Located in St. Louis County, off county road 5 in McCarthy Beach State Park near the Sturgeon Lake beach.
Driving directions: Take route 169 north from Hibbing. Turn left onto County Road 5. Travel 15 miles, turn left onto county road 65 and follow signs to Mc Carthy Beach State Park. Once inside the park, follow signs to Beach Picnic Area on Sturgeon Lake. Turn left into the Picnic Area parking lot. Go past the recreation building to the marker, facing Sturgeon Lake.
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McCarthy Beach State Park
ORIGIN OF McCARTHY BEACH
The beautiful, sandy beaches of Sturgeon Lake are a gift from the glaciers. During the Ice Age of the last two million years, glacial ice advanced out of the Ontario region and repeatedly covered this area. As the ice advanced, it gouged the earth, scraped up and crushed the rock and soil, and carried these sediments along. About 12,000 years ago, when the last glacier in this area was receding to the northeast, it left piles of sediment along its edge, forming a ridge of hills called a moraine. These hills can be seen northeast of Sturgeon Lake, where the ridge they form has a northwest-to-southeast orientation.
The receding glacier also left some stranded blocks of ice in this area. Glacial meltwater that flowed down onto the lowlands on this side of the moraine was free to meander. Its slower velocity could not continue to carry the sand it washed out of the ice, so the sand was deposited. Over time, the sand accumulated creating a large outwash plain that buried the stranded blocks of ice. Slowly, the hidden ice blocks melted, forming a group of sandy, water-filled basins called kettle lakes.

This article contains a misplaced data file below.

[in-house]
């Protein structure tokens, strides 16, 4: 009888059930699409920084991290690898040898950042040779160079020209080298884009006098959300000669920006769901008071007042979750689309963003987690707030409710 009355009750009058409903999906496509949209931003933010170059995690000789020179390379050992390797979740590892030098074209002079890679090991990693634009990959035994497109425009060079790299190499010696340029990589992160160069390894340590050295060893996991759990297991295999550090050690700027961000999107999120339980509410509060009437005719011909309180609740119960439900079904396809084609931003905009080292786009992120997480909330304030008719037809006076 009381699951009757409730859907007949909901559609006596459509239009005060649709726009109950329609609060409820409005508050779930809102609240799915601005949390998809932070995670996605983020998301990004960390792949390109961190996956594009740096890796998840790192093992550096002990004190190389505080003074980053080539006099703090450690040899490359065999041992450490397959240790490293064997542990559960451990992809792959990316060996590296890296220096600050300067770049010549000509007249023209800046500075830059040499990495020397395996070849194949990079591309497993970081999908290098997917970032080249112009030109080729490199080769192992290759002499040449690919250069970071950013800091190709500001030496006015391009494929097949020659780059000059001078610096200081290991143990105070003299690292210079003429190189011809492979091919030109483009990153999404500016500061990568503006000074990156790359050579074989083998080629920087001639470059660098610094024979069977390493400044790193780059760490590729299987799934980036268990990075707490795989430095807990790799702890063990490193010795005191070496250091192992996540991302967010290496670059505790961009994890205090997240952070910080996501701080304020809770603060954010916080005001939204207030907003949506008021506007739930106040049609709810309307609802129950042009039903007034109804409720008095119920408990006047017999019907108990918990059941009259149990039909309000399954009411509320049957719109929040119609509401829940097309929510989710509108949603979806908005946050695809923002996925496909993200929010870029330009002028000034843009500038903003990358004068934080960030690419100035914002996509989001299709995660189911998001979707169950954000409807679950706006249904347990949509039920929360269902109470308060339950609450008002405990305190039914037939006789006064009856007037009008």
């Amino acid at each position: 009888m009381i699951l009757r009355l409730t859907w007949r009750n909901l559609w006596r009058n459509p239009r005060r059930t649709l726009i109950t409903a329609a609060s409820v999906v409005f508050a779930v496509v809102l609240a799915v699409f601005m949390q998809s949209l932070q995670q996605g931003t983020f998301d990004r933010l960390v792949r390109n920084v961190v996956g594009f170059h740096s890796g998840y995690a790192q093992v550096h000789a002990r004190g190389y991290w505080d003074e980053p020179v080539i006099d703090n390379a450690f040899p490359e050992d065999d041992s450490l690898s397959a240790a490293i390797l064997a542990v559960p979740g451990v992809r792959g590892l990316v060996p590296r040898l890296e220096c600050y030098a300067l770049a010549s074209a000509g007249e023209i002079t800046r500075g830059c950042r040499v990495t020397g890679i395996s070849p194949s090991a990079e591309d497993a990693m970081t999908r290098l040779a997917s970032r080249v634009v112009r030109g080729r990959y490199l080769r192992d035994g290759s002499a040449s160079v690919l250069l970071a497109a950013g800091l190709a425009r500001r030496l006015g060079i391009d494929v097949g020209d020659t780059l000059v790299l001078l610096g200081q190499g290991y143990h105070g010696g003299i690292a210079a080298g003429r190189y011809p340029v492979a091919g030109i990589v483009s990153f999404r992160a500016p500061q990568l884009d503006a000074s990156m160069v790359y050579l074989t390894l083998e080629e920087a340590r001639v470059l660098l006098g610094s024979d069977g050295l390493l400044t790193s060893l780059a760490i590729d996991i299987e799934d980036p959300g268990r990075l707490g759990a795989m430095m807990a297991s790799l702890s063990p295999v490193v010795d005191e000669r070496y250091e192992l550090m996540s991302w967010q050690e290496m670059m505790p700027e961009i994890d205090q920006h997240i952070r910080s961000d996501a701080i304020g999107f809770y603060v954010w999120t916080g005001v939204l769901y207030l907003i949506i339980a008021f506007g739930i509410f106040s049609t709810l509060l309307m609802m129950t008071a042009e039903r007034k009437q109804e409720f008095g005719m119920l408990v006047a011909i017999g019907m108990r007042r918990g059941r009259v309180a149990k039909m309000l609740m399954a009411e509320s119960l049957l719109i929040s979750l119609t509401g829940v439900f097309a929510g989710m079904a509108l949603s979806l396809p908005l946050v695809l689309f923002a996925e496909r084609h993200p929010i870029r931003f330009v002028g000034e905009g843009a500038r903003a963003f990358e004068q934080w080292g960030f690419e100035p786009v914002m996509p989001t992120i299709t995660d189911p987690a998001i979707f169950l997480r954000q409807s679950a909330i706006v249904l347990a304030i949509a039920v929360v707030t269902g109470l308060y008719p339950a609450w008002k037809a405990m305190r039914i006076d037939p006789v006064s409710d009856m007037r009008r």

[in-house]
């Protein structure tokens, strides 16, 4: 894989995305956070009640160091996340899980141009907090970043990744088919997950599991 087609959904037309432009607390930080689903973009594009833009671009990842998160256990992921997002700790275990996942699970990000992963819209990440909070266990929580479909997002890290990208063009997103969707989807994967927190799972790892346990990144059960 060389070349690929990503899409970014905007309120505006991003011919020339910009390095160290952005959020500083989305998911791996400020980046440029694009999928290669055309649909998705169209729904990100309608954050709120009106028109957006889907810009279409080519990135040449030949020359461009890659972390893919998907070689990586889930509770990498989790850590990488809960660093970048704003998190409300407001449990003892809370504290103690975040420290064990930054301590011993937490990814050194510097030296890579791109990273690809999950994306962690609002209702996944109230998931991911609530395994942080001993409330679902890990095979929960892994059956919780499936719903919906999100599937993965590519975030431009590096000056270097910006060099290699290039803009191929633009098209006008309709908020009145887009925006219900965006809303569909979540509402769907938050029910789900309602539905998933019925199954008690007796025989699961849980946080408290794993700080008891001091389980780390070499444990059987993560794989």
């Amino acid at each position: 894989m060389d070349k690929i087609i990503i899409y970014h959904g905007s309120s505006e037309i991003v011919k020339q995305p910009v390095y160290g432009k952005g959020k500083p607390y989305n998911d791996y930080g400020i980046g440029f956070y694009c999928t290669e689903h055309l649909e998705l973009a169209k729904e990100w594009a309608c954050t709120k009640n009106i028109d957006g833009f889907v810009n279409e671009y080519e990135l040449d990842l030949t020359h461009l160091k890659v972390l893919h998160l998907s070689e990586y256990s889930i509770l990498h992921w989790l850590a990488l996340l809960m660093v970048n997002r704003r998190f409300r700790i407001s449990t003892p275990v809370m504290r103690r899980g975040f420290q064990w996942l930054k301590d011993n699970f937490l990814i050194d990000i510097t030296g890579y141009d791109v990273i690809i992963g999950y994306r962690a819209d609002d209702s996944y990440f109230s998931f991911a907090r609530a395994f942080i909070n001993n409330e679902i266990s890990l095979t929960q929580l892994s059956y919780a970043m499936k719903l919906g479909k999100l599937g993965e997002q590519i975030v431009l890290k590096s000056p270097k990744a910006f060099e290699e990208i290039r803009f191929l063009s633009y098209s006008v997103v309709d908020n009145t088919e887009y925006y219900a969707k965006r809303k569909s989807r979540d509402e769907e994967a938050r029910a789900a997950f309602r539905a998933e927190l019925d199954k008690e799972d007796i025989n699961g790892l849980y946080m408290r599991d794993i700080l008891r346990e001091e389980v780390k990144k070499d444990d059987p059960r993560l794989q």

Since the shores of the kettle lakes and the nearby land were composed entirely of sand, the shorelines eroded readily and the kettles grew until they joined to form Sturgeon Lake with its many bays. The lake has many wide, shallow margins because waves wash the beach sand into the lake, and as a result, the shoreline migrates outward, widening the shallows. Under the right conditions, one can see the wide zone of shallow water extending about 100 meters out from the shore near this marker. The place where the bottom drops off sharply, to a depth of more than two meters, is close to where the shoreline was when it started to migrate.
Erected by the Geological Society of Minnesota in partnership with the Minnesota Department of Transportation, the Minnesota Geological Survey, and the Minnesota Department of Natural Resources 2003
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